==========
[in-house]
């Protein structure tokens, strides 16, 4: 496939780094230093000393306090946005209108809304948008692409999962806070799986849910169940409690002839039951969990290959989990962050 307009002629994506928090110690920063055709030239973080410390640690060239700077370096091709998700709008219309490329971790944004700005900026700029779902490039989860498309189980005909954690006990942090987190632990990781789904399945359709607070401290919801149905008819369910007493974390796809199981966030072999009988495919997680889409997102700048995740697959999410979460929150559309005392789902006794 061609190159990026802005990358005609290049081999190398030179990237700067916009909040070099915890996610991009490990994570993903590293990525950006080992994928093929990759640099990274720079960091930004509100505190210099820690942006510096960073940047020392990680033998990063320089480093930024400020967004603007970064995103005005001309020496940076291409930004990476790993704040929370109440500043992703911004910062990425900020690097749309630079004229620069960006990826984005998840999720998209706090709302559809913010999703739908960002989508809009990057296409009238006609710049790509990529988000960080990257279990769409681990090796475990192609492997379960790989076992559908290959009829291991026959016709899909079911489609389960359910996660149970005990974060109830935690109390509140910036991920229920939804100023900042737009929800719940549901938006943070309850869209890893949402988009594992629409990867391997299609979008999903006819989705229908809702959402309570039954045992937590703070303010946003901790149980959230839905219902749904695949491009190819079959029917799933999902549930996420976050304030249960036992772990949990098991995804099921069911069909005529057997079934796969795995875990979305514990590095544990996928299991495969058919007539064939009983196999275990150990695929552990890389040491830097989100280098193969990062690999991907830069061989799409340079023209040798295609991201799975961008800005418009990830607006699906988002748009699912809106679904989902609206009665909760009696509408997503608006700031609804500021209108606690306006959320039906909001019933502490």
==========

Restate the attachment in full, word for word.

[in-house]
């Protein structure tokens, strides 16, 4: 496939780094230093000393306090946005209108809304948008692409999962806070799986849910169940409690002839039951969990290959989990962050 307009002629994506928090110690920063055709030239973080410390640690060239700077370096091709998700709008219309490329971790944004700005900026700029779902490039989860498309189980005909954690006990942090987190632990990781789904399945359709607070401290919801149905008819369910007493974390796809199981966030072999009988495919997680889409997102700048995740697959999410979460929150559309005392789902006794 061609190159990026802005990358005609290049081999190398030179990237700067916009909040070099915890996610991009490990994570993903590293990525950006080992994928093929990759640099990274720079960091930004509100505190210099820690942006510096960073940047020392990680033998990063320089480093930024400020967004603007970064995103005005001309020496940076291409930004990476790993704040929370109440500043992703911004910062990425900020690097749309630079004229620069960006990826984005998840999720998209706090709302559809913010999703739908960002989508809009990057296409009238006609710049790509990529988000960080990257279990769409681990090796475990192609492997379960790989076992559908290959009829291991026959016709899909079911489609389960359910996660149970005990974060109830935690109390509140910036991920229920939804100023900042737009929800719940549901938006943070309850869209890893949402988009594992629409990867391997299609979008999903006819989705229908809702959402309570039954045992937590703070303010946003901790149980959230839905219902749904695949491009190819079959029917799933999902549930996420976050304030249960036992772990949990098991995804099921069911069909005529057997079934796969795995875990979305514990590095544990996928299991495969058919007539064939009983196999275990150990695929552990890389040491830097989100280098193969990062690999991907830069061989799409340079023209040798295609991201799975961008800005418009990830607006699906988002748009699912809106679904989902609206009665909760009696509408997503608006700031609804500021209108606690306006959320039906909001019933502490």